If you liked the Ayakashi - Japanese Classic Horror anime, the Anime-Planet community thinks you'd like:
At the Kokumondo book store, Suzuri will do whatever it takes to find the most rare and historic artifacts for his customers – in fact, the man has just procured a tale of a terrifying spider monster who ate the men of a village one by one. But when Suzuri's assistant Mizuki opened the book, little did the two know that the monster herself would be unsealed from the pages, nor that she'd be an adorable little girl!
Wasurenagumo seems like it could have been a story from Ayakashi. The mood is very similar, and the twists and turns it takes add to that feeling. If you watched and enjoyed Wasurenagumo or Ayakashi - Japanese Classic Horror and want more, you'll definitely want to give the other a try.
Horror tales in short formats, Wasurenagumo and Ayakashi will both raise the hair on the back of your neck. If you liked the atmosphere in either show, check out the other for similar supernatural vibes.
Step right up and gaze upon tales of horror and wonder, of urban legends and terrifying mysteries alike. From a man who suffers a mysterious accident on a business trip, to a boy who witnesses a horrifying family secret, to even a man who’s certain he’s being watched by a long-haired, creepy woman, there’s plenty of harrowing stories to be told.
Yamishibai's episodes are much shorter, but both it and Ayakashi deal with classic horror stories. The animation in both is unique, and I believe fans of one may be interested in the other.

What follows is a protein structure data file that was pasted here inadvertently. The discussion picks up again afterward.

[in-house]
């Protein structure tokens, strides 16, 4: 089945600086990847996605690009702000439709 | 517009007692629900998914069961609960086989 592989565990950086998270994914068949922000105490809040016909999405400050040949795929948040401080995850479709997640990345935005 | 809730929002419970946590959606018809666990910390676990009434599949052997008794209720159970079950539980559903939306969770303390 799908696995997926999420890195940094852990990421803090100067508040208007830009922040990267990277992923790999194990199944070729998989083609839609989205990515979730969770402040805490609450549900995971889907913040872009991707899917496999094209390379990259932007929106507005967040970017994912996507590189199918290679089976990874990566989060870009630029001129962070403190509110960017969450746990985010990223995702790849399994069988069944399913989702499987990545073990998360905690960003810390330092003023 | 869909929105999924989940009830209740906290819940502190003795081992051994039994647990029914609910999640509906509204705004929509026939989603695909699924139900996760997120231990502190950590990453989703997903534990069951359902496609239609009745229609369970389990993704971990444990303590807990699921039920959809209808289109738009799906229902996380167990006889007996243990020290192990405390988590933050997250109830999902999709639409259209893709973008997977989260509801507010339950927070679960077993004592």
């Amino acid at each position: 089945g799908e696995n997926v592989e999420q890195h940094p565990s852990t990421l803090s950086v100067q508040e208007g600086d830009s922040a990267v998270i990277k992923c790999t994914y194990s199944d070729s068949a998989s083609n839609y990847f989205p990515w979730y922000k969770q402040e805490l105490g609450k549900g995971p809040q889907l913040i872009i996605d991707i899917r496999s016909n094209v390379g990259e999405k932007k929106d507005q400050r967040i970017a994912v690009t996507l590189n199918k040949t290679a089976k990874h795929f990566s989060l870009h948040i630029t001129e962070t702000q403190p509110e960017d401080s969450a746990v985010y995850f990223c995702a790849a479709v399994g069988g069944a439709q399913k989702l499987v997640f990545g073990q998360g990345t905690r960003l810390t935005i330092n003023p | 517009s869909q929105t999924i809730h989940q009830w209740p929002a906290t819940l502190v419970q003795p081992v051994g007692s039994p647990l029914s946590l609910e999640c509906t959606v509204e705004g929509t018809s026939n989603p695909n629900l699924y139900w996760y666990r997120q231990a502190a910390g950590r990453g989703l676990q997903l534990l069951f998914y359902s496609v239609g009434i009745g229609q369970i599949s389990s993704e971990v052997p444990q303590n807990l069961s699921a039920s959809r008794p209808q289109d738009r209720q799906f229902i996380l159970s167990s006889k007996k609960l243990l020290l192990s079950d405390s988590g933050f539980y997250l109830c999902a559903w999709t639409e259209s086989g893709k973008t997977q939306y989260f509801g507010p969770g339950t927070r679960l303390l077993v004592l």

Each of these shows portray classic Japanese horror stories with a fairly distinctive art style. Yamishibai's episodes are much shorter, but they each deal with the same kind of content.
Over a century ago, mankind was devoured by giant beings of unknown intelligence and origin known as Titans – creatures that eat humans alive indiscriminately and for no apparent reason. The remaining population has managed to survive the last hundred years only by building a multi-walled city capable of keeping the Titans at bay, training military recruits to patrol the perimeter and gather intelligence about their mysterious foe. Eren and Mikasa have lived a relatively peaceful life behind the city's walls, but when a massive Titan appears, smashing the outer barrier and unleashing a wave of terror, their lives are brutally changed forever...
Strange things have been happening at a local high school... mysterious disappearances, strange powers and brutal murders all emerge amongst kids who, up till now, have been perfectly normal. Even the Shinigami (Angel of Death) herself has been sighted. What's happening? The answers lie in the mysterious creature known as Boogiepop...
Boogiepop Phantom is like Ayakashi in that it shows the darkness in relationships between people, with Boogiepop being a modern setting. Ayakashi might be about old Japanese horror stories, while Boogiepop would be modern, but both still focus on human relationships as the root cause.
Although the genre of the stories are different, both Utakoi and Ayakashi share a collection of stories. Utakoi's stories are shorter and romantic, Ayakashi's are longer and pretty grim. If I remember correctly, both include some tragedy. If you like compilations of stories and don't mind the difference in genre, you should give both a try.